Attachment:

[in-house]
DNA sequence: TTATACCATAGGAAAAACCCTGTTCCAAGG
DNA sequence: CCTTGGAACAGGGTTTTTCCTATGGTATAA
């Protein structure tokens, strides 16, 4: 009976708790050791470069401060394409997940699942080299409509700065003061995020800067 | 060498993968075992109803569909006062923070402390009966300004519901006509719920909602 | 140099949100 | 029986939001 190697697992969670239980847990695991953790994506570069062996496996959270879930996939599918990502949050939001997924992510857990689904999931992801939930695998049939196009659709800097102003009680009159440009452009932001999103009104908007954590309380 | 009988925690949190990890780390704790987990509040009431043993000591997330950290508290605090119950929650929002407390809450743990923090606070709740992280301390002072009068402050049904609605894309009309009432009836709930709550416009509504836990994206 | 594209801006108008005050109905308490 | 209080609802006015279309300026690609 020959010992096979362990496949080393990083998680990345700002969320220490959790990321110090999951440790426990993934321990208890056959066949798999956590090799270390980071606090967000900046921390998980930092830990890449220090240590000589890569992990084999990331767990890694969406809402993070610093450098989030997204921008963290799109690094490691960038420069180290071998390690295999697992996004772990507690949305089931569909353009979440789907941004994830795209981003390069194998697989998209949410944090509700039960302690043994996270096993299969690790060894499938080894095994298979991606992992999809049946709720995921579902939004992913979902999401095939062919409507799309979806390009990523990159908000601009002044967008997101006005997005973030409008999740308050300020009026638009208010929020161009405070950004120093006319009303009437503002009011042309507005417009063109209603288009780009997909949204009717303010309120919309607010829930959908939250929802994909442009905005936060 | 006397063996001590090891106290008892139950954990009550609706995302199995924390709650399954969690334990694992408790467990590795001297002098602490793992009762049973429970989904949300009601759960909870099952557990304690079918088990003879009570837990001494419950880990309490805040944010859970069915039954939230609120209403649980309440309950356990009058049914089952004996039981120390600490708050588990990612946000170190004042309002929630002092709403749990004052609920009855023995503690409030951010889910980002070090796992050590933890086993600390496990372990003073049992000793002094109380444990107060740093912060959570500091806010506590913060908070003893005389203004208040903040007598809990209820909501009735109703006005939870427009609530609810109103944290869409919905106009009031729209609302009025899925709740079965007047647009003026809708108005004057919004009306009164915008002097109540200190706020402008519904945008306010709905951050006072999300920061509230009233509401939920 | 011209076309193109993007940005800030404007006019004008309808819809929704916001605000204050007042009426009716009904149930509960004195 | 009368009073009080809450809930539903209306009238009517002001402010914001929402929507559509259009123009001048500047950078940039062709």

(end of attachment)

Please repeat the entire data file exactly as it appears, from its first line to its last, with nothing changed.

[in-house]
DNA sequence: TTATACCATAGGAAAAACCCTGTTCCAAGG
DNA sequence: CCTTGGAACAGGGTTTTTCCTATGGTATAA
């Protein structure tokens, strides 16, 4: 009976708790050791470069401060394409997940699942080299409509700065003061995020800067 | 060498993968075992109803569909006062923070402390009966300004519901006509719920909602 | 140099949100 | 029986939001 190697697992969670239980847990695991953790994506570069062996496996959270879930996939599918990502949050939001997924992510857990689904999931992801939930695998049939196009659709800097102003009680009159440009452009932001999103009104908007954590309380 | 009988925690949190990890780390704790987990509040009431043993000591997330950290508290605090119950929650929002407390809450743990923090606070709740992280301390002072009068402050049904609605894309009309009432009836709930709550416009509504836990994206 | 594209801006108008005050109905308490 | 209080609802006015279309300026690609 020959010992096979362990496949080393990083998680990345700002969320220490959790990321110090999951440790426990993934321990208890056959066949798999956590090799270390980071606090967000900046921390998980930092830990890449220090240590000589890569992990084999990331767990890694969406809402993070610093450098989030997204921008963290799109690094490691960038420069180290071998390690295999697992996004772990507690949305089931569909353009979440789907941004994830795209981003390069194998697989998209949410944090509700039960302690043994996270096993299969690790060894499938080894095994298979991606992992999809049946709720995921579902939004992913979902999401095939062919409507799309979806390009990523990159908000601009002044967008997101006005997005973030409008999740308050300020009026638009208010929020161009405070950004120093006319009303009437503002009011042309507005417009063109209603288009780009997909949204009717303010309120919309607010829930959908939250929802994909442009905005936060 | 006397063996001590090891106290008892139950954990009550609706995302199995924390709650399954969690334990694992408790467990590795001297002098602490793992009762049973429970989904949300009601759960909870099952557990304690079918088990003879009570837990001494419950880990309490805040944010859970069915039954939230609120209403649980309440309950356990009058049914089952004996039981120390600490708050588990990612946000170190004042309002929630002092709403749990004052609920009855023995503690409030951010889910980002070090796992050590933890086993600390496990372990003073049992000793002094109380444990107060740093912060959570500091806010506590913060908070003893005389203004208040903040007598809990209820909501009735109703006005939870427009609530609810109103944290869409919905106009009031729209609302009025899925709740079965007047647009003026809708108005004057919004009306009164915008002097109540200190706020402008519904945008306010709905951050006072999300920061509230009233509401939920 | 011209076309193109993007940005800030404007006019004008309808819809929704916001605000204050007042009426009716009904149930509960004195 | 009368009073009080809450809930539903209306009238009517002001402010914001929402929507559509259009123009001048500047950078940039062709």